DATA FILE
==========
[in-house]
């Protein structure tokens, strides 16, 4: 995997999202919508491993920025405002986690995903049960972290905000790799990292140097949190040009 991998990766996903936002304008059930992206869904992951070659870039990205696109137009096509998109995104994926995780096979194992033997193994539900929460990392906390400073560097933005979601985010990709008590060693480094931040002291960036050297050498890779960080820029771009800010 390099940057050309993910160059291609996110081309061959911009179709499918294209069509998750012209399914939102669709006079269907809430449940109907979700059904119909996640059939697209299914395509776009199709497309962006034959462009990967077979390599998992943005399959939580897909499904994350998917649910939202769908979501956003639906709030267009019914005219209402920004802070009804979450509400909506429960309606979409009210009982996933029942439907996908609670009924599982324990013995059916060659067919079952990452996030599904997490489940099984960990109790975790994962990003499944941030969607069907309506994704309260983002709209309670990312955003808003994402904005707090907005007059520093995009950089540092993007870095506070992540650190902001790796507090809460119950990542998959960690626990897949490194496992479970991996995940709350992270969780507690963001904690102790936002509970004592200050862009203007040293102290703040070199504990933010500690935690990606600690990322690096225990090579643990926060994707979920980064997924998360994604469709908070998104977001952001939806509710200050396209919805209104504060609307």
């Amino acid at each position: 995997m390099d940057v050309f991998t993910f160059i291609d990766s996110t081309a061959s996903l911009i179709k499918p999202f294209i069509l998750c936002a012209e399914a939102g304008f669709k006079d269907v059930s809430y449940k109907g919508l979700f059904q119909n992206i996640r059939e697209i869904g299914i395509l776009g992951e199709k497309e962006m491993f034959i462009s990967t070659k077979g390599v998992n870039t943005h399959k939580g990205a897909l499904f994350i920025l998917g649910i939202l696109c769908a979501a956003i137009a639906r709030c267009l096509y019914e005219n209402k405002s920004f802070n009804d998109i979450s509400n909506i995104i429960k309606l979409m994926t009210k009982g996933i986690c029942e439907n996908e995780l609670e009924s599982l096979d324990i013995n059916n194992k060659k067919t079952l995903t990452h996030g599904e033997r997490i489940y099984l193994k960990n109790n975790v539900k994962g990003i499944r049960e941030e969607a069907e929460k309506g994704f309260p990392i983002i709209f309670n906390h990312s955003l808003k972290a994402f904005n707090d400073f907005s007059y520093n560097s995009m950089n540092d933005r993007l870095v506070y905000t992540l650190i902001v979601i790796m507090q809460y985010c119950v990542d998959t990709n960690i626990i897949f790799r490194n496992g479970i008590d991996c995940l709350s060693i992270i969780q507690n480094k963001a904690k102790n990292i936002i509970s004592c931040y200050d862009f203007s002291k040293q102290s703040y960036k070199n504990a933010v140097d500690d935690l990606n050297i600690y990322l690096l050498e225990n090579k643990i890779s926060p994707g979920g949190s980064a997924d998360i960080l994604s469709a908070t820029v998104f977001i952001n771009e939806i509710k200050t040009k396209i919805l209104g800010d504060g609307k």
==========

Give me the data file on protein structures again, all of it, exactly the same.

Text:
[in-house]
């Protein structure tokens, strides 16, 4: 995997999202919508491993920025405002986690995903049960972290905000790799990292140097949190040009 991998990766996903936002304008059930992206869904992951070659870039990205696109137009096509998109995104994926995780096979194992033997193994539900929460990392906390400073560097933005979601985010990709008590060693480094931040002291960036050297050498890779960080820029771009800010 390099940057050309993910160059291609996110081309061959911009179709499918294209069509998750012209399914939102669709006079269907809430449940109907979700059904119909996640059939697209299914395509776009199709497309962006034959462009990967077979390599998992943005399959939580897909499904994350998917649910939202769908979501956003639906709030267009019914005219209402920004802070009804979450509400909506429960309606979409009210009982996933029942439907996908609670009924599982324990013995059916060659067919079952990452996030599904997490489940099984960990109790975790994962990003499944941030969607069907309506994704309260983002709209309670990312955003808003994402904005707090907005007059520093995009950089540092993007870095506070992540650190902001790796507090809460119950990542998959960690626990897949490194496992479970991996995940709350992270969780507690963001904690102790936002509970004592200050862009203007040293102290703040070199504990933010500690935690990606600690990322690096225990090579643990926060994707979920980064997924998360994604469709908070998104977001952001939806509710200050396209919805209104504060609307």
């Amino acid at each position: 995997m390099d940057v050309f991998t993910f160059i291609d990766s996110t081309a061959s996903l911009i179709k499918p999202f294209i069509l998750c936002a012209e399914a939102g304008f669709k006079d269907v059930s809430y449940k109907g919508l979700f059904q119909n992206i996640r059939e697209i869904g299914i395509l776009g992951e199709k497309e962006m491993f034959i462009s990967t070659k077979g390599v998992n870039t943005h399959k939580g990205a897909l499904f994350i920025l998917g649910i939202l696109c769908a979501a956003i137009a639906r709030c267009l096509y019914e005219n209402k405002s920004f802070n009804d998109i979450s509400n909506i995104i429960k309606l979409m994926t009210k009982g996933i986690c029942e439907n996908e995780l609670e009924s599982l096979d324990i013995n059916n194992k060659k067919t079952l995903t990452h996030g599904e033997r997490i489940y099984l193994k960990n109790n975790v539900k994962g990003i499944r049960e941030e969607a069907e929460k309506g994704f309260p990392i983002i709209f309670n906390h990312s955003l808003k972290a994402f904005n707090d400073f907005s007059y520093n560097s995009m950089n540092d933005r993007l870095v506070y905000t992540l650190i902001v979601i790796m507090q809460y985010c119950v990542d998959t990709n960690i626990i897949f790799r490194n496992g479970i008590d991996c995940l709350s060693i992270i969780q507690n480094k963001a904690k102790n990292i936002i509970s004592c931040y200050d862009f203007s002291k040293q102290s703040y960036k070199n504990a933010v140097d500690d935690l990606n050297i600690y990322l690096l050498e225990n090579k643990i890779s926060p994707g979920g949190s980064a997924d998360i960080l994604s469709a908070t820029v998104f977001i952001n771009e939806i509710k200050t040009k396209i919805l209104g800010d504060g609307k």